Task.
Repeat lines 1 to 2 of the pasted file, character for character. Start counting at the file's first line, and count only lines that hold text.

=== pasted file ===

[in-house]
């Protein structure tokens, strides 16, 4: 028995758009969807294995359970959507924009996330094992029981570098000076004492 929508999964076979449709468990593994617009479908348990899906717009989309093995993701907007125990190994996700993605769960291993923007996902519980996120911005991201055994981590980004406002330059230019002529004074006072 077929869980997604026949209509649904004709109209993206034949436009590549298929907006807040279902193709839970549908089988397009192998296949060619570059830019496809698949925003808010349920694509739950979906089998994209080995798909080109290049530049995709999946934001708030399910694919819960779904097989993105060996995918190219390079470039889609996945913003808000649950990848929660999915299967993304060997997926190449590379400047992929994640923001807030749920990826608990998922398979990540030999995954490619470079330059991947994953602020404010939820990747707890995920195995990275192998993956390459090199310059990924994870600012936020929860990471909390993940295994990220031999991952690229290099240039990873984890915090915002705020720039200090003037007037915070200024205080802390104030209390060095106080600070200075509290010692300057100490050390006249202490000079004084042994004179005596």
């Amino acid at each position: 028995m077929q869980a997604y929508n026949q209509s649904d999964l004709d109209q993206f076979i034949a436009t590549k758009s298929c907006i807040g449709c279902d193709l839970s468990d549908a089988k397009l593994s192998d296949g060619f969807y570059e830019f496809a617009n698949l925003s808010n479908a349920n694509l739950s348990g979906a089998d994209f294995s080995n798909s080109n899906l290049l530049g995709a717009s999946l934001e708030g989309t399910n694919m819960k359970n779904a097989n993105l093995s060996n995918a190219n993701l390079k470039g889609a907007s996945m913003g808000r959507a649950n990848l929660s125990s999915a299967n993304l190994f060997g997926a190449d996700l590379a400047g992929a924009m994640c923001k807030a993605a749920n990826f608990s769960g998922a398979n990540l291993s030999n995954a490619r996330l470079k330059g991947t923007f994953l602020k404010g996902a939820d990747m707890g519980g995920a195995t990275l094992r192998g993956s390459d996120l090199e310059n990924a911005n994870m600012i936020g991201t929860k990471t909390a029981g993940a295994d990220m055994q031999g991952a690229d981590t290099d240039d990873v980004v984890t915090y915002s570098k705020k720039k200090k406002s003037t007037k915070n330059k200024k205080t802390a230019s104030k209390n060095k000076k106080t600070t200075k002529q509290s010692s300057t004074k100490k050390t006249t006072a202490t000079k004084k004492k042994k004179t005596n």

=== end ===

[in-house]
């Protein structure tokens, strides 16, 4: 028995758009969807294995359970959507924009996330094992029981570098000076004492 929508999964076979449709468990593994617009479908348990899906717009989309093995993701907007125990190994996700993605769960291993923007996902519980996120911005991201055994981590980004406002330059230019002529004074006072 077929869980997604026949209509649904004709109209993206034949436009590549298929907006807040279902193709839970549908089988397009192998296949060619570059830019496809698949925003808010349920694509739950979906089998994209080995798909080109290049530049995709999946934001708030399910694919819960779904097989993105060996995918190219390079470039889609996945913003808000649950990848929660999915299967993304060997997926190449590379400047992929994640923001807030749920990826608990998922398979990540030999995954490619470079330059991947994953602020404010939820990747707890995920195995990275192998993956390459090199310059990924994870600012936020929860990471909390993940295994990220031999991952690229290099240039990873984890915090915002705020720039200090003037007037915070200024205080802390104030209390060095106080600070200075509290010692300057100490050390006249202490000079004084042994004179005596």